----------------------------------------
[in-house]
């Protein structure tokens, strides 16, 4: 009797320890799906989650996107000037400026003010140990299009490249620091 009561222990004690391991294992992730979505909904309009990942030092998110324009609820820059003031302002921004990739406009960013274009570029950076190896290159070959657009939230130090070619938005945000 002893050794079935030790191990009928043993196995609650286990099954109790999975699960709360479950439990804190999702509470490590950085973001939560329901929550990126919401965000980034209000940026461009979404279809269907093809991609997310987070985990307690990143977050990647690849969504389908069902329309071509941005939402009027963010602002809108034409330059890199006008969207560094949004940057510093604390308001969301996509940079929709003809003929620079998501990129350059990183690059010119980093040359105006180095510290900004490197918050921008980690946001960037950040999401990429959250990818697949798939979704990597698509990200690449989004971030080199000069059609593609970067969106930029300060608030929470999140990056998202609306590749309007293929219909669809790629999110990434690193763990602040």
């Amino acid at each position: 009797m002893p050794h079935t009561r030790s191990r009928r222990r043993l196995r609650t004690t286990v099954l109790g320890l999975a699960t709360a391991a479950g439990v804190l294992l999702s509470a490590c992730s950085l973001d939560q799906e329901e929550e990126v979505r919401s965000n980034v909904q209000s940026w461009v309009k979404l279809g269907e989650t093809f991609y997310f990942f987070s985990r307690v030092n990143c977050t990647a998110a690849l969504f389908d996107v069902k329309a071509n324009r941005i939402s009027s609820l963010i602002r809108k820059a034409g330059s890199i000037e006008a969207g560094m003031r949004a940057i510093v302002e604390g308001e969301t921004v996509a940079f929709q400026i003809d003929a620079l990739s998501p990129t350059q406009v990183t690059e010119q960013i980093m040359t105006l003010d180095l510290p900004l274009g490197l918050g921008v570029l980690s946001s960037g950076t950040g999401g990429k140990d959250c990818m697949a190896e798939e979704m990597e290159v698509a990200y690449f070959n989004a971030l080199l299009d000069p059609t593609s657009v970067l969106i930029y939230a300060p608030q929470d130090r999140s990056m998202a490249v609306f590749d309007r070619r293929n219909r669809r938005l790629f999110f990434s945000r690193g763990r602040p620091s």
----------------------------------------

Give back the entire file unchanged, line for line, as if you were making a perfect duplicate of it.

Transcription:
[in-house]
């Protein structure tokens, strides 16, 4: 009797320890799906989650996107000037400026003010140990299009490249620091 009561222990004690391991294992992730979505909904309009990942030092998110324009609820820059003031302002921004990739406009960013274009570029950076190896290159070959657009939230130090070619938005945000 002893050794079935030790191990009928043993196995609650286990099954109790999975699960709360479950439990804190999702509470490590950085973001939560329901929550990126919401965000980034209000940026461009979404279809269907093809991609997310987070985990307690990143977050990647690849969504389908069902329309071509941005939402009027963010602002809108034409330059890199006008969207560094949004940057510093604390308001969301996509940079929709003809003929620079998501990129350059990183690059010119980093040359105006180095510290900004490197918050921008980690946001960037950040999401990429959250990818697949798939979704990597698509990200690449989004971030080199000069059609593609970067969106930029300060608030929470999140990056998202609306590749309007293929219909669809790629999110990434690193763990602040």
């Amino acid at each position: 009797m002893p050794h079935t009561r030790s191990r009928r222990r043993l196995r609650t004690t286990v099954l109790g320890l999975a699960t709360a391991a479950g439990v804190l294992l999702s509470a490590c992730s950085l973001d939560q799906e329901e929550e990126v979505r919401s965000n980034v909904q209000s940026w461009v309009k979404l279809g269907e989650t093809f991609y997310f990942f987070s985990r307690v030092n990143c977050t990647a998110a690849l969504f389908d996107v069902k329309a071509n324009r941005i939402s009027s609820l963010i602002r809108k820059a034409g330059s890199i000037e006008a969207g560094m003031r949004a940057i510093v302002e604390g308001e969301t921004v996509a940079f929709q400026i003809d003929a620079l990739s998501p990129t350059q406009v990183t690059e010119q960013i980093m040359t105006l003010d180095l510290p900004l274009g490197l918050g921008v570029l980690s946001s960037g950076t950040g999401g990429k140990d959250c990818m697949a190896e798939e979704m990597e290159v698509a990200y690449f070959n989004a971030l080199l299009d000069p059609t593609s657009v970067l969106i930029y939230a300060p608030q929470d130090r999140s990056m998202a490249v609306f590749d309007r070619r293929n219909r669809r938005l790629f999110f990434s945000r690193g763990r602040p620091s």